Insights into the functional architecture of the catalytic center of a maize beta-glucosidase Zm-p60.1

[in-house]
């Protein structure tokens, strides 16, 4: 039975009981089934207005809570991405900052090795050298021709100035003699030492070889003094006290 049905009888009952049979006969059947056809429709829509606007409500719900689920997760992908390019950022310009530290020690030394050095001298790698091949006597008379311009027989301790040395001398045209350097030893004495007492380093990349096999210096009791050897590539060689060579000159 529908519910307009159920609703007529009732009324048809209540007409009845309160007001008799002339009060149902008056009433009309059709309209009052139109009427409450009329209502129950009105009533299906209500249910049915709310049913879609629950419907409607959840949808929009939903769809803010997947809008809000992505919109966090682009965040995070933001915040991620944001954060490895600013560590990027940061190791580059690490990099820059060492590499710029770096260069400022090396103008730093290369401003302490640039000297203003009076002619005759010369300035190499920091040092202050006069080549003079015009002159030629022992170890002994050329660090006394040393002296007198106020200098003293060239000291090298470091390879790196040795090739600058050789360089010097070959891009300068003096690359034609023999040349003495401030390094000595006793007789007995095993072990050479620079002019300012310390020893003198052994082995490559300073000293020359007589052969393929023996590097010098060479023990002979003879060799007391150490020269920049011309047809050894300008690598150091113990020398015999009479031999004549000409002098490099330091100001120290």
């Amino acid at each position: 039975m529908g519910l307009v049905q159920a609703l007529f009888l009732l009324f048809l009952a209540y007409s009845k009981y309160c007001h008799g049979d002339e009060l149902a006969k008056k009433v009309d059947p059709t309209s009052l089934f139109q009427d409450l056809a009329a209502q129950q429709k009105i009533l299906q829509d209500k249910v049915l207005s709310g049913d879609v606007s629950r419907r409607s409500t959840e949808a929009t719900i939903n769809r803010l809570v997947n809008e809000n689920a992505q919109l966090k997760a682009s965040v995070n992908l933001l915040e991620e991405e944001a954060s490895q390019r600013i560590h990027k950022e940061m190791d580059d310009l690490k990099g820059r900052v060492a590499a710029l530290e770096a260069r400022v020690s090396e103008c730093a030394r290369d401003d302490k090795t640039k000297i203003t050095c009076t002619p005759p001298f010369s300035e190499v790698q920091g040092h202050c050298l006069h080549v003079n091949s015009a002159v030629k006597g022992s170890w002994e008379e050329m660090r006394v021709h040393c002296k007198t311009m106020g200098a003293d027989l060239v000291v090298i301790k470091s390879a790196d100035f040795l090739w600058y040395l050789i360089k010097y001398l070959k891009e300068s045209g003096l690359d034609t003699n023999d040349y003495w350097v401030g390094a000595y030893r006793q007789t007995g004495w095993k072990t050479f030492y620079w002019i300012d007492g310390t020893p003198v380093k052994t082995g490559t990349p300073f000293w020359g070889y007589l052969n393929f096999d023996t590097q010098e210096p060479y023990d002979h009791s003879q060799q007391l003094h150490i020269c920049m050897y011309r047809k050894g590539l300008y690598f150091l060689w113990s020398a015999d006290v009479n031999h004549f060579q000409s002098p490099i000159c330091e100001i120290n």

The maize (Zea mays) beta -glucosidase Zm-p60.1 has been implicated in regulation of plant development by the targeted release of free cytokinins from cytokinin-O-glucosides, their inactive storage forms. The crystal structure of the wild-type enzyme was solved at 2.05-Angstrom resolution, allowing molecular docking analysis to be conducted. This indicated that the enzyme specificity toward substrates with aryl aglycones is determined by aglycone aromatic system stacking with W373, and interactions with edges of F193, F200, and F461 located opposite W373 in a slot-like aglycone-binding site. These aglycone-active site interactions recently were hypothesized to determine substrate specificity in inactive enzyme substrate complexes of ZM-Glu1, an allozyme of Zm-p60.1. Here, we test this hypothesis by kinetic analysis of F193I/Y/W mutants. The decreased K-m of all mutants confirmed the involvement of F193 in determining enzyme affinity toward substrates with an aromatic aglycone. It was unexpected that a 30-fold decrease in k(cat) was found in F193I mutant compared with the wild type. Kinetic analysis and computer modeling demonstrated that the F193-aglycone-W373 interaction not only contributes to aglycone recognition as hypothesized previously but also codetermines catalytic rate by fixing the glucosidic bond in an orientation favorable for attack by the catalytic pair, E186 and E401. The catalytic pair, assigned initially by their location in the structure, was confirmed by kinetic analysis of E186D/Q and E401D/Q mutants. It was unexpected that the E401D as well as C205S and C211S mutations dramatically impaired the assembly of a catalysis-competent homodimer, suggesting novel links between the active site structure and dimer formation.